There might not be a more impressive, ready-now, left-handed starting pitching prospect than Matz, who turns 25-years-old in May. However, development is not linear, and elevating him into the upper echelon of fantasy starters, ahead of names like Richards, Zimmerman, Liriano, Darvish, Shields, Iwakuma, and Verlander, just because he hasn’t struggled yet, seems like a huge mistake. For what it’s worth, PECOTA is exceptionally high on Matz, forecasting a 3.55 ERA (1.19 WHIP) with 143 strikeouts and just 48 walks in 148 innings. Love the pitcher. Hate the ADP.
Masahiro Tanaka, Yankees
Despite turning in a top-20 caliber season, according to BP’s valuations wizard Mike Gianella, Tanaka is still being miscast as a huge injury risk heading into 2016. That criticism may be fair, especially considering he’s coming off surgery to remove a bone spur from his elbow this winter, but assuming the 27-year-old is healthy (and by all early camp reports, he is) is it really unreasonable to expect him to return ninth round value in 2016? With the considerable risk built into his draft day price, Tanaka is clearly a moderate-risk, high-reward selection capable of far exceeding his current ADP (SP31) if he’s able to make 25-to-30 starts again. Fantasy owners talk about “value” all the time and while Tanaka seemingly carries tremendous risk on draft day, there isn’t a more glaring example of profit potential at the position.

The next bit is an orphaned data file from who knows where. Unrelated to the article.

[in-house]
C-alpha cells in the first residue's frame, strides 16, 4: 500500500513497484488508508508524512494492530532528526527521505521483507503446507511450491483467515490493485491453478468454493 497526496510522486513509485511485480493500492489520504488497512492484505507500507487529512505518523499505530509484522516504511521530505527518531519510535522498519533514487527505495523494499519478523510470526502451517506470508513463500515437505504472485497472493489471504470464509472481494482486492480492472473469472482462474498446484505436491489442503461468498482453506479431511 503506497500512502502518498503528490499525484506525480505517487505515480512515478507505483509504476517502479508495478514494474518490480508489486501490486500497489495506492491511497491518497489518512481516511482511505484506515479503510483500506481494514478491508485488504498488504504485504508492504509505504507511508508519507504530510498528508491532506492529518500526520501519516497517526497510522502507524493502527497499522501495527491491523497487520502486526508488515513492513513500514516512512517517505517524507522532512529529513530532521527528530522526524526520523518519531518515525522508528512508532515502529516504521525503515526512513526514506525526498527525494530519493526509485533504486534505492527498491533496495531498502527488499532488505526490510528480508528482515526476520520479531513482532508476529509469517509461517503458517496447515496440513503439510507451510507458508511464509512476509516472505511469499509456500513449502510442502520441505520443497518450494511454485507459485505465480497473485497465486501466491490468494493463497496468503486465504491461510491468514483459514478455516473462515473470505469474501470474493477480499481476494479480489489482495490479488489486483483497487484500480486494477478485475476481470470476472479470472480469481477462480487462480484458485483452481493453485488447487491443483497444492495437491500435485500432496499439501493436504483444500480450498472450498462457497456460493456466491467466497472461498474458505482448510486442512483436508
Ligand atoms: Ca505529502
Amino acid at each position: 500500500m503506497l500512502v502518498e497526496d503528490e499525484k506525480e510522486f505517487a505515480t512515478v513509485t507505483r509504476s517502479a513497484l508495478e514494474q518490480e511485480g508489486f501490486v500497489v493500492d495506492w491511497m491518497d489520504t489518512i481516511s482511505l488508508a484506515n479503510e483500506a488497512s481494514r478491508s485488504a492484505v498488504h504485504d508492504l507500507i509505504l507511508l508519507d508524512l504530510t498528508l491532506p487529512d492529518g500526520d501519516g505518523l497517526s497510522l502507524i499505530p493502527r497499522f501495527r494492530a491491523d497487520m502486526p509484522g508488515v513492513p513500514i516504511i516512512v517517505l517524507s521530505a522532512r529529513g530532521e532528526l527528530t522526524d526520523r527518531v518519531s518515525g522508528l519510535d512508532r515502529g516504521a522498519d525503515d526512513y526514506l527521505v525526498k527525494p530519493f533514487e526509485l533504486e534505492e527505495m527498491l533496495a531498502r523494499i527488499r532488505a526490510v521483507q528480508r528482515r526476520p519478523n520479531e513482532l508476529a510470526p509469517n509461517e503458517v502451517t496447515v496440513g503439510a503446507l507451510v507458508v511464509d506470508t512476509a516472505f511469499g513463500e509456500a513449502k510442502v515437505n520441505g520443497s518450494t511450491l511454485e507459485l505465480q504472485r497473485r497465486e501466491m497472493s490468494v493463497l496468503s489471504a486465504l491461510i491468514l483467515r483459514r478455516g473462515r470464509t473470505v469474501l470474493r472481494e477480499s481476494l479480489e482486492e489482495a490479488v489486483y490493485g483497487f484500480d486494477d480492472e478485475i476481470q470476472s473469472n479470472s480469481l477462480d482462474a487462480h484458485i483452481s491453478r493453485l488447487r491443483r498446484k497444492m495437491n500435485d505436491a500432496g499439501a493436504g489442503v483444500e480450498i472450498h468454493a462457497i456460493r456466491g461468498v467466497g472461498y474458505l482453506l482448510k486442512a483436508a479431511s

Justin Verlander, Tigers
The halcyon days of high-90s velocity in the late innings, sub-2.00 ERAss, and a strikeout per-inning over 250 frames are long gone. However, the now 33-year-old evolved into a completely different, yet surprisingly effective hurler last season. By DRA, Verlander posted the fourth-best mark (2.65) of any pitcher with at least 100 innings of work last season. Only Kershaw, Greinke and Arrieta were better in 2015. By cFIP, a predictive pitching metric, Verlander’s 89 mark last year grades out as a top-30 mark among all starters. As Toby Keith would say, Verlander “may not be as good as he once was,” but the new version is still pretty effective. Barely being drafted as a top-40 starter, circle Verlander’s name on your cheat sheet, he’s better than you think and a bargain at this price.
James Shields, Padres
A top 75 selection at this time last year, the 34-year-old’s ADP has nearly doubled this season and he’s barely going in the first 10 rounds. That’s what happens when you serve up a league-leading 33 home runs. While he posted the highest strikeout rate (9.6 K/9) of his career, his walk rate ballooned to a career-worst 3.6 free passes per-nine. The only skill he seemingly retained with the move to San Diego was his ability to continue to soak up innings. By cFIP, Shields (108) and DRA (4.72) should no longer be viewed as even an average major-league starter by those metrics standards, making it hard to justify him as a core member of a fantasy rotation going forward. There are simply better investments out there.